• Premium Member

    @Jon-Mitchell
    Oh Ggle Translator....


  • Premium Member

    @lighthawk96
    I was thinking more about how much cut they (amazon) take vs. when we buy from Kobo or Bookwalker...the text about JNC in every volume (and how to buy direct by joining) how MUCH INFLUENCE amazon has on the ebook marketplace overall


  • Premium Member

    @Jon-Mitchell Amazon made that major push into anime a few years ago but seems to have backed away. They still get some licenses but it doesn't feel like it's many.

    My wild guess is they're happy to get 30% for zero risk and near zero effort by letting JNC, Yen etc. negotiate and pay for licensing, manage translators and editors etc. since it's a niche market and doesn't win them any prestige points / bragging rights like films and mainstream dramas do.

    $100 college textbooks are a much larger market, and it's one where they can (illegally) use sales data from competitors to cherry-pick the most profitable subjects.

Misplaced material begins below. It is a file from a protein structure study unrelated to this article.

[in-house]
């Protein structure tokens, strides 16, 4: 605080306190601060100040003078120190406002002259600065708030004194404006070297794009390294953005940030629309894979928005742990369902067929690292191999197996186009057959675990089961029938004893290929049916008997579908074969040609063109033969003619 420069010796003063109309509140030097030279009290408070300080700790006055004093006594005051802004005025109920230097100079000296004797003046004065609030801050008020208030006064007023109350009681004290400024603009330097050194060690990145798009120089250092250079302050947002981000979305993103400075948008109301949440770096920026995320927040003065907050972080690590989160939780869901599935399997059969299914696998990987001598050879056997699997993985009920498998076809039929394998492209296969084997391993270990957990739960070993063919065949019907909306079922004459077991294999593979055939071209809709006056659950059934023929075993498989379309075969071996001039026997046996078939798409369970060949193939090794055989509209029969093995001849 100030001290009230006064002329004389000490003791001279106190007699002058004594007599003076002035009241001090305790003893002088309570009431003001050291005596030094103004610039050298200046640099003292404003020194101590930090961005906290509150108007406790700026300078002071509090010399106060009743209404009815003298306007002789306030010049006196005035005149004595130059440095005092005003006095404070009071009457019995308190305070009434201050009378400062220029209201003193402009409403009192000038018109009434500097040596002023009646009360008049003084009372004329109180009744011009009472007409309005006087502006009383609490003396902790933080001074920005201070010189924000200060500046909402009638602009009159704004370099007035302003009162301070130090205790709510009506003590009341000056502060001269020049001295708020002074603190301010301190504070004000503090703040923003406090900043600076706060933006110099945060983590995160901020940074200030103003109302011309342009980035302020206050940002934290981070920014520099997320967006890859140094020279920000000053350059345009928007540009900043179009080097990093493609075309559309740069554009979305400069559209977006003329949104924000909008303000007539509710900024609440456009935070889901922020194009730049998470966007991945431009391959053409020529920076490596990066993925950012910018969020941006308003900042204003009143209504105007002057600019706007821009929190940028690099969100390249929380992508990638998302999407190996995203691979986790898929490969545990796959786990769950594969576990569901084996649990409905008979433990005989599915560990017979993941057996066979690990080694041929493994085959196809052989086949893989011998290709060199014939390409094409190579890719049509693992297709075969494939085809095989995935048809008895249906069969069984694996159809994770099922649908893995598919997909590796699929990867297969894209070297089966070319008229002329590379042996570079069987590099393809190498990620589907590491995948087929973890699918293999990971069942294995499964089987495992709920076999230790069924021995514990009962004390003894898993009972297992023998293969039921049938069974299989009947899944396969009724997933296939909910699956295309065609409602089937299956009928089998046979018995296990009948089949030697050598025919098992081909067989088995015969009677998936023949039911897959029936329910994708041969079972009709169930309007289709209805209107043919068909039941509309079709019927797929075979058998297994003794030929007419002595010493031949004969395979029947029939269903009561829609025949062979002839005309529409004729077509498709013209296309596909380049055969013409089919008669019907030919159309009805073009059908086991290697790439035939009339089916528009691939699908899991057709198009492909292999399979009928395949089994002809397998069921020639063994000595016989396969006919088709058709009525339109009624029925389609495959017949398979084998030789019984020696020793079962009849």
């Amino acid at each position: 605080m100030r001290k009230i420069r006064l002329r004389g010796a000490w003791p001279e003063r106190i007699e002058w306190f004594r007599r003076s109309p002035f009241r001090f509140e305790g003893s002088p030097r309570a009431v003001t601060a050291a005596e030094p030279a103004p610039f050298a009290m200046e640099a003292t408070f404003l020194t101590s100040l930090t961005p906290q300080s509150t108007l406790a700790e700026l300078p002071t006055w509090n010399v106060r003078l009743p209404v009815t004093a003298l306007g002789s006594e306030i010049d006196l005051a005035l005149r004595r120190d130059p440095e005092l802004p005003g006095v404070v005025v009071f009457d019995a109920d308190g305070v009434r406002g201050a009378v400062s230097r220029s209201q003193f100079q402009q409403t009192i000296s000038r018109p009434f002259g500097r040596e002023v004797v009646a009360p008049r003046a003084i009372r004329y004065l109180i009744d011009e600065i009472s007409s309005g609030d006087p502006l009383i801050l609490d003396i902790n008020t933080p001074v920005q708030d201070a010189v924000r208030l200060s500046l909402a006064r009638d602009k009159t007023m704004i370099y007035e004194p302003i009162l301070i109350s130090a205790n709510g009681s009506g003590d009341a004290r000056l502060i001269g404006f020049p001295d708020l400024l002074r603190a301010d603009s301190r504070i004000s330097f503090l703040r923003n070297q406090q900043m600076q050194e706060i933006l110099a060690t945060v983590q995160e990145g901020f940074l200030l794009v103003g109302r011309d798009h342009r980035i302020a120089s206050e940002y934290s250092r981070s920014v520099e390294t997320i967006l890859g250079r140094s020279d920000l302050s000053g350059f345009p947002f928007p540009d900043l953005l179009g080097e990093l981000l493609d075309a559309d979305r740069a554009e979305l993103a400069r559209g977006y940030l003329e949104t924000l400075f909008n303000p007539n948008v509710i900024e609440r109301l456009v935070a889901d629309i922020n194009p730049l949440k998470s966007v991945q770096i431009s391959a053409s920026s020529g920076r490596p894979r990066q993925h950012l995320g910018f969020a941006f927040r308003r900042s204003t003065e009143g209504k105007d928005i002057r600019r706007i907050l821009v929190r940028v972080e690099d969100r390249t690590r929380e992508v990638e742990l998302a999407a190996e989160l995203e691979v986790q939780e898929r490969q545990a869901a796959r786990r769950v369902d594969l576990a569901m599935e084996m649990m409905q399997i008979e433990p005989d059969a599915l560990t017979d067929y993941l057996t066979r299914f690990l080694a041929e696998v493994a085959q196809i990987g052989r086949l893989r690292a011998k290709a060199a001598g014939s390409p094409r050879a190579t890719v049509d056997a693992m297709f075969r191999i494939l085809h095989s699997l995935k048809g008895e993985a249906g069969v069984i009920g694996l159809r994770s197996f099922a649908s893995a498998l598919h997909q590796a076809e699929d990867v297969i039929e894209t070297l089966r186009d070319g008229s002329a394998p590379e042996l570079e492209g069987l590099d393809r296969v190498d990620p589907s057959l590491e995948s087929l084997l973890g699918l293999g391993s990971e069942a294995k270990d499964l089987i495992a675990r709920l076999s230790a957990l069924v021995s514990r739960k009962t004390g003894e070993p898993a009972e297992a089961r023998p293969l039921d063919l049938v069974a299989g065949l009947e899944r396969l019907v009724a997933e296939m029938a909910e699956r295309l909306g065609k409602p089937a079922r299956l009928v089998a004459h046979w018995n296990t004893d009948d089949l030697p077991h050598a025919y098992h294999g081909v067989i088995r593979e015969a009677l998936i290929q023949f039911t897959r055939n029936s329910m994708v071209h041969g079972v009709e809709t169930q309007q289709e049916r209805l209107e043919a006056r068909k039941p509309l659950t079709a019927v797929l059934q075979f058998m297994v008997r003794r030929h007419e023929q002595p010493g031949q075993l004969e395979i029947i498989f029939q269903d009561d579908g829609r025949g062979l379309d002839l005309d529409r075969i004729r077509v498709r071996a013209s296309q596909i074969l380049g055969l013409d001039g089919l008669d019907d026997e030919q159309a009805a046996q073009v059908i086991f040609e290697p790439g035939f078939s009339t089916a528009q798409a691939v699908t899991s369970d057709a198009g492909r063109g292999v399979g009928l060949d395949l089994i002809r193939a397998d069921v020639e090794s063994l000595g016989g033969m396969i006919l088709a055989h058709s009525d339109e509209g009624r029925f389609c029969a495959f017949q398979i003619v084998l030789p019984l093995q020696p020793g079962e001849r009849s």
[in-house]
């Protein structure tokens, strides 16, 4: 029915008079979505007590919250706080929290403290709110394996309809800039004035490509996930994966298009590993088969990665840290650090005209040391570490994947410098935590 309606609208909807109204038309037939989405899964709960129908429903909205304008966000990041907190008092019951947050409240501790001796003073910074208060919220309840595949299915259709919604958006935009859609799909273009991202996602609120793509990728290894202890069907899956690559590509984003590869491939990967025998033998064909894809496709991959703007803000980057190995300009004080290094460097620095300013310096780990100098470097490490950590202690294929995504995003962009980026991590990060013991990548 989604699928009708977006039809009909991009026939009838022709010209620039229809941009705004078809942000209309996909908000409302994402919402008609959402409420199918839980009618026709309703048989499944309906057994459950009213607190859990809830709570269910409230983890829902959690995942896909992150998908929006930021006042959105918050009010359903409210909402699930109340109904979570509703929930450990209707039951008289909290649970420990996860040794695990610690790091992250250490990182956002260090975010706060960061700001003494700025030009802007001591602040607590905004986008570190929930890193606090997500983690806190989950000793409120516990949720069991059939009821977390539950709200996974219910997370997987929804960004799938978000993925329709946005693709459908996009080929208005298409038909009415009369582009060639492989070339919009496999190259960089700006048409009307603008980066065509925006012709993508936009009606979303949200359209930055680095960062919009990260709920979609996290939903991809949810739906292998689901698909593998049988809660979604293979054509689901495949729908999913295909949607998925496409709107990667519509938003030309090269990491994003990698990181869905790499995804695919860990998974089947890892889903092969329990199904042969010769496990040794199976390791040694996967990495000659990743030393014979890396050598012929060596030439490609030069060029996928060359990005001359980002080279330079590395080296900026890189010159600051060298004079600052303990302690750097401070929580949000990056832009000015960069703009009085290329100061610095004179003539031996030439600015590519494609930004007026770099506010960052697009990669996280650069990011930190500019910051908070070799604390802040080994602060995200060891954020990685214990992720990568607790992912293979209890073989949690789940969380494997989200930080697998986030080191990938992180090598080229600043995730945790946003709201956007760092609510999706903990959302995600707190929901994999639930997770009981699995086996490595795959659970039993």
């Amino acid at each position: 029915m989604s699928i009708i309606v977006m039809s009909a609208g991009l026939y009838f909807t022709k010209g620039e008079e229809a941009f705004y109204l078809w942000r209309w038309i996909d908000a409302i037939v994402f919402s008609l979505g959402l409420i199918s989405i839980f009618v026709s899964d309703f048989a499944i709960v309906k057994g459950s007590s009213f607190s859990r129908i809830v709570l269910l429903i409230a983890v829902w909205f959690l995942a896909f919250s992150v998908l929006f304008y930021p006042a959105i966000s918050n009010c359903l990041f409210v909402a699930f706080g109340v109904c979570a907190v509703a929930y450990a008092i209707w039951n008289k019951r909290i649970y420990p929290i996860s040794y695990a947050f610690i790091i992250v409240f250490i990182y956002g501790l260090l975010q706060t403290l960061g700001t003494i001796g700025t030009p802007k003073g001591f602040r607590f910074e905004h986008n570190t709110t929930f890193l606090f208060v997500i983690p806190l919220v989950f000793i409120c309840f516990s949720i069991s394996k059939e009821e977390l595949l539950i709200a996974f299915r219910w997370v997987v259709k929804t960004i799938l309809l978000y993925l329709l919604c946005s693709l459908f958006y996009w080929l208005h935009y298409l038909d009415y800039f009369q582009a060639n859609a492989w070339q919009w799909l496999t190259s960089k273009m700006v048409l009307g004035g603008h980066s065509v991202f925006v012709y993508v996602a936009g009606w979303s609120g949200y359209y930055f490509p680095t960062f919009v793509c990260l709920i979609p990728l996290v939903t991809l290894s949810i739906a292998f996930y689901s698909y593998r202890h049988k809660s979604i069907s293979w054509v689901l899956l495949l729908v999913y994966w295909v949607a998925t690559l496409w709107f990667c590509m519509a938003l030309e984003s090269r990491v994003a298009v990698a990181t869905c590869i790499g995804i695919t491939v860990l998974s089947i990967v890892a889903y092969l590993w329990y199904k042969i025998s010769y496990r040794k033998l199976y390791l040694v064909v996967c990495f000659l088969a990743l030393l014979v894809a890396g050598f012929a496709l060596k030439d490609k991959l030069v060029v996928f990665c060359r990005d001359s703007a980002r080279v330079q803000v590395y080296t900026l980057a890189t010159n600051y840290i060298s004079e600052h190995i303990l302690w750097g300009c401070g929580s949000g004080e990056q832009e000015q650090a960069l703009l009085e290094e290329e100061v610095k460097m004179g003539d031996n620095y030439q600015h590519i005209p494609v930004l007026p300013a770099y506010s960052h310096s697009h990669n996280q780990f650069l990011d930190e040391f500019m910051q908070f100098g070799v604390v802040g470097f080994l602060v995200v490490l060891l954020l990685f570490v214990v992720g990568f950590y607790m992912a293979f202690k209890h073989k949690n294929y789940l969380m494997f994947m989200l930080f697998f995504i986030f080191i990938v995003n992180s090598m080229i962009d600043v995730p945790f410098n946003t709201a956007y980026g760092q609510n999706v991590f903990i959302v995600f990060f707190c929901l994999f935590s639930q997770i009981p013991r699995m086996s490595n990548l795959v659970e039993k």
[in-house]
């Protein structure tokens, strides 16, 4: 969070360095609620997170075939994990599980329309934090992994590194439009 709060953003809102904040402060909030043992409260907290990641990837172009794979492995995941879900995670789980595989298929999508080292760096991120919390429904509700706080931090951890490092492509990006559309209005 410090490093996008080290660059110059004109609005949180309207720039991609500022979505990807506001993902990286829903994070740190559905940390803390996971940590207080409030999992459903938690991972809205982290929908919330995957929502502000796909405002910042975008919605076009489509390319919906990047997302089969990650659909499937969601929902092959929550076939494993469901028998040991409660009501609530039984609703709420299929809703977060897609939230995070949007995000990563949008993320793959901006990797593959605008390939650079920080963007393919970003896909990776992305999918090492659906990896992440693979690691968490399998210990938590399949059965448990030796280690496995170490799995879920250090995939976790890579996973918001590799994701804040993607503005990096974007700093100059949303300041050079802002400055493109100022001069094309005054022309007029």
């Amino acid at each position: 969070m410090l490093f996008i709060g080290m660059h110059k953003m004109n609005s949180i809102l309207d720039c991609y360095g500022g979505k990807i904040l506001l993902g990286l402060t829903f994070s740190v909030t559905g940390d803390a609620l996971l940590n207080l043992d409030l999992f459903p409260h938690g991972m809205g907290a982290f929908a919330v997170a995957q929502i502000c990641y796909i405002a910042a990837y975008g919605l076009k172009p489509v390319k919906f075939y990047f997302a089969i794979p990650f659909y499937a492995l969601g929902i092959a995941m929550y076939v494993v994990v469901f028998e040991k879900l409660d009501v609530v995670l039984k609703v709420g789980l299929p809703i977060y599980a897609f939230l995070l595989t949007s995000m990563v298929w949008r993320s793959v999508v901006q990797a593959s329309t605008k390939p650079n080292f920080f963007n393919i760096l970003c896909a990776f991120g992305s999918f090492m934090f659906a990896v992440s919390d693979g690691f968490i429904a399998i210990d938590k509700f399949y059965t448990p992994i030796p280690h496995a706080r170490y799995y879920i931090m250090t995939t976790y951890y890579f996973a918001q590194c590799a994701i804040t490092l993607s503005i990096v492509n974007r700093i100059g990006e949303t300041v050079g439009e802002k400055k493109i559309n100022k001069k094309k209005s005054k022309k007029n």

• Premium Member

    @HarmlessDave said in Why do you think that Amazon is removing digital titles from their platform?:

    $100 college textbooks are a much larger market, and it's one where they can (illegally) use sales data from competitors to cherry-pick the most profitable subjects

    It's ridiculous how expensive college textbooks are in the US, the versions using SI units that are in use in the rest of the English speaking world are usually far cheaper.


  • Premium Member

    @sniper_samurai
    Even in the USA we use SI units in the sciences. A chemistry textbook is still expensive and a std reference book (such as the CRC chemistry reference guide could cost “a pretty penny “)


  • Premium Member

    @Jon-Mitchell said in Why do you think that Amazon is removing digital titles from their platform?:

    @sniper_samurai
    Even in the USA we use SI units in the sciences. A chemistry textbook is still expensive and a std reference book (such as the CRC chemistry reference guide could cost “a pretty penny “)

    When I was in college doing mechanical engineering the Fluid Mechanics book I was using cost €89, the US version was in imperial and cost $300.


  • Premium Member

    @sniper_samurai said in Why do you think that Amazon is removing digital titles from their platform?:

    @Jon-Mitchell said in Why do you think that Amazon is removing digital titles from their platform?:

    @sniper_samurai